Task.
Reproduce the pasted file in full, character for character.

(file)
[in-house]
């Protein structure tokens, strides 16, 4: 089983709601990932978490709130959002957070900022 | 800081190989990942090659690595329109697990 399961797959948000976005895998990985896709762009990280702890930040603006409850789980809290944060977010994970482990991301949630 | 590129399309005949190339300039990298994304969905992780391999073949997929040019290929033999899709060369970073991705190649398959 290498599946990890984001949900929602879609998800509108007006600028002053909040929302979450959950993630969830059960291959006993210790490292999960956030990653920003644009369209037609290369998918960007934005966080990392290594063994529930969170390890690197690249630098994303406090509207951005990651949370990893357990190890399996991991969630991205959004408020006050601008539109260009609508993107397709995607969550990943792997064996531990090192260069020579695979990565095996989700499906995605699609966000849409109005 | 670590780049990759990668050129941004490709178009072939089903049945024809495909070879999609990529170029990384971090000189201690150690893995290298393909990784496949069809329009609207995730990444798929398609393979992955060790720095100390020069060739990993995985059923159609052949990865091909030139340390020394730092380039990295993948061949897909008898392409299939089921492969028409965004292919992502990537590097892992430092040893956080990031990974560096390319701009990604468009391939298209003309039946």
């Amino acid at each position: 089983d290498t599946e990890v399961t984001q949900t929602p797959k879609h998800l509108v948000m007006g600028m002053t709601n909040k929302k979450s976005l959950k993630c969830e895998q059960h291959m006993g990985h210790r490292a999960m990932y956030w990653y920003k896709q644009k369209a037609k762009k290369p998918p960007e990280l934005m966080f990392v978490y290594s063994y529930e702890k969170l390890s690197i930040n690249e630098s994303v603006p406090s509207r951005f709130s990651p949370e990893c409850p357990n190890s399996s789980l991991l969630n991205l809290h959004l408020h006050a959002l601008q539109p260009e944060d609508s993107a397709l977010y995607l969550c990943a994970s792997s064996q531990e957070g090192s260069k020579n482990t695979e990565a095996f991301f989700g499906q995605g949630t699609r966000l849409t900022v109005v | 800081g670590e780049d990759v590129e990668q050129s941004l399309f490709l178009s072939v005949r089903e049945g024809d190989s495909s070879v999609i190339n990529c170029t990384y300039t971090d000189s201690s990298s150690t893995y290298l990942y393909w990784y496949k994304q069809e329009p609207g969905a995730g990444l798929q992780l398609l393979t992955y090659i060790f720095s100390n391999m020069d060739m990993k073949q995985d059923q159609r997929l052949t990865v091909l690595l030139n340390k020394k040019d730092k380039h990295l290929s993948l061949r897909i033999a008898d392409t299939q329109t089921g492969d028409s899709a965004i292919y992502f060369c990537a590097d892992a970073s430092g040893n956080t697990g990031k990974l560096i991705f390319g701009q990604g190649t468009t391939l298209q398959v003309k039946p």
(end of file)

[in-house]
């Protein structure tokens, strides 16, 4: 089983709601990932978490709130959002957070900022 | 800081190989990942090659690595329109697990 399961797959948000976005895998990985896709762009990280702890930040603006409850789980809290944060977010994970482990991301949630 | 590129399309005949190339300039990298994304969905992780391999073949997929040019290929033999899709060369970073991705190649398959 290498599946990890984001949900929602879609998800509108007006600028002053909040929302979450959950993630969830059960291959006993210790490292999960956030990653920003644009369209037609290369998918960007934005966080990392290594063994529930969170390890690197690249630098994303406090509207951005990651949370990893357990190890399996991991969630991205959004408020006050601008539109260009609508993107397709995607969550990943792997064996531990090192260069020579695979990565095996989700499906995605699609966000849409109005 | 670590780049990759990668050129941004490709178009072939089903049945024809495909070879999609990529170029990384971090000189201690150690893995290298393909990784496949069809329009609207995730990444798929398609393979992955060790720095100390020069060739990993995985059923159609052949990865091909030139340390020394730092380039990295993948061949897909008898392409299939089921492969028409965004292919992502990537590097892992430092040893956080990031990974560096390319701009990604468009391939298209003309039946």
């Amino acid at each position: 089983d290498t599946e990890v399961t984001q949900t929602p797959k879609h998800l509108v948000m007006g600028m002053t709601n909040k929302k979450s976005l959950k993630c969830e895998q059960h291959m006993g990985h210790r490292a999960m990932y956030w990653y920003k896709q644009k369209a037609k762009k290369p998918p960007e990280l934005m966080f990392v978490y290594s063994y529930e702890k969170l390890s690197i930040n690249e630098s994303v603006p406090s509207r951005f709130s990651p949370e990893c409850p357990n190890s399996s789980l991991l969630n991205l809290h959004l408020h006050a959002l601008q539109p260009e944060d609508s993107a397709l977010y995607l969550c990943a994970s792997s064996q531990e957070g090192s260069k020579n482990t695979e990565a095996f991301f989700g499906q995605g949630t699609r966000l849409t900022v109005v | 800081g670590e780049d990759v590129e990668q050129s941004l399309f490709l178009s072939v005949r089903e049945g024809d190989s495909s070879v999609i190339n990529c170029t990384y300039t971090d000189s201690s990298s150690t893995y290298l990942y393909w990784y496949k994304q069809e329009p609207g969905a995730g990444l798929q992780l398609l393979t992955y090659i060790f720095s100390n391999m020069d060739m990993k073949q995985d059923q159609r997929l052949t990865v091909l690595l030139n340390k020394k040019d730092k380039h990295l290929s993948l061949r897909i033999a008898d392409t299939q329109t089921g492969d028409s899709a965004i292919y992502f060369c990537a590097d892992a970073s430092g040893n956080t697990g990031k990974l560096i991705f390319g701009q990604g190649t468009t391939l298209q398959v003309k039946p």